I'm greatly relieved to learn that Christina Watkins (Letters, Jan. 9-15) is aware that spacing births two to three years apart usually requires a combination of breast feeding and natural family planning (NFP). However, her original letter, at least as printed (Nov. 7-13), contained only a vague reference to “what nature provides,” giving the misleading impression that this “natural” interval can be achieved without any conscious effort or planning by the couple.

Moreover, I doubt that too-frequent conception can be blamed on “the advent of baby formula.” Over the centuries, too many women were told to accept their husbands' sexual demands as “the will of God,” regardless of the consequences for their own health. My mother's great-grandfather (1809-1855) fathered 15 children during 24 years of marriage; and my father's mother, who bore five sons in eight years, had some harsh things to say about “those brutes of husbands who make their wives have a baby every year.” Pope Paul VI encouraged the development of better natural methods because he understood this, and sympathized with the large numbers of devout Christian women who were turning to birth control out of desperation.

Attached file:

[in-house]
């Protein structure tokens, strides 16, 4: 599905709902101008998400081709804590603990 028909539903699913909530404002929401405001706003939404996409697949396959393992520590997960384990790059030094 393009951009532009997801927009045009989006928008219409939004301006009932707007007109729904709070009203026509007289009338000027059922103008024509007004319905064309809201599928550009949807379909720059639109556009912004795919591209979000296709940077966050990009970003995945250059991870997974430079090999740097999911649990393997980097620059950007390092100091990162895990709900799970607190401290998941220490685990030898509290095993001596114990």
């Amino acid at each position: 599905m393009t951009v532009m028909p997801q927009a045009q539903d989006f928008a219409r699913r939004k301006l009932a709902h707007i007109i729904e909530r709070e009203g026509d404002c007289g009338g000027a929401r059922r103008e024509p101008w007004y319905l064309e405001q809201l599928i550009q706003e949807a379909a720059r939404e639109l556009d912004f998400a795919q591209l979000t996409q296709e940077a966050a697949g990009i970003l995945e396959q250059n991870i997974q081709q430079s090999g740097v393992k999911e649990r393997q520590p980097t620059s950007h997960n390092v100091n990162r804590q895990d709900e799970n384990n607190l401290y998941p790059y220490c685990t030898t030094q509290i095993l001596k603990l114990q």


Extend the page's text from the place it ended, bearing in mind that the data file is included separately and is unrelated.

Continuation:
Doubtless some users of NFP are motivated by selfishness — but isn’t this a matter between them and their confessors? In my opinion, the decision to renounce artificial contraception and use natural methods will, in and of itself, foster respect for life and a more open attitude toward children. So I agree with Father Serafini (Letters, Nov. 28-Dec. 4) that couples who are “doing their level best to live by the teachings of Jesus Christ and his Church” should be encouraged rather than criticized — even if they don’t produce as many children as Ms. Watkins thinks they should.

Anne G. Burns Cos Cob, Connecticut

We Are Light

Thank you, Mr. George Sim Johnston, for your excellent column “Time Missed the Story of the Millennium” (Jan. 23-29). One thing has not changed since the word “Catholic” was first uttered: Roman Catholicism is not mainstream.

Today, as the “Culture of Death” rears its ugly head in the form of riches, honor and pride, the humble roots of Jesus Christ, namely poverty opposed to riches, scorn or contempt, opposed to worldly honor, and humility opposed to pride are tossed upon the heap labeled, “contempt prior to investigation.”

As a member of St. Timothy's Catholic Community in Arizona, I congratulate you for stepping into the truth and claiming the brilliance that is the Church. As the Roman Catholic Church sometimes, we have forgotten that we are a great light; we do not have to try to be a light, we already are a light.

Mark Schwietz

Mesa, Arizona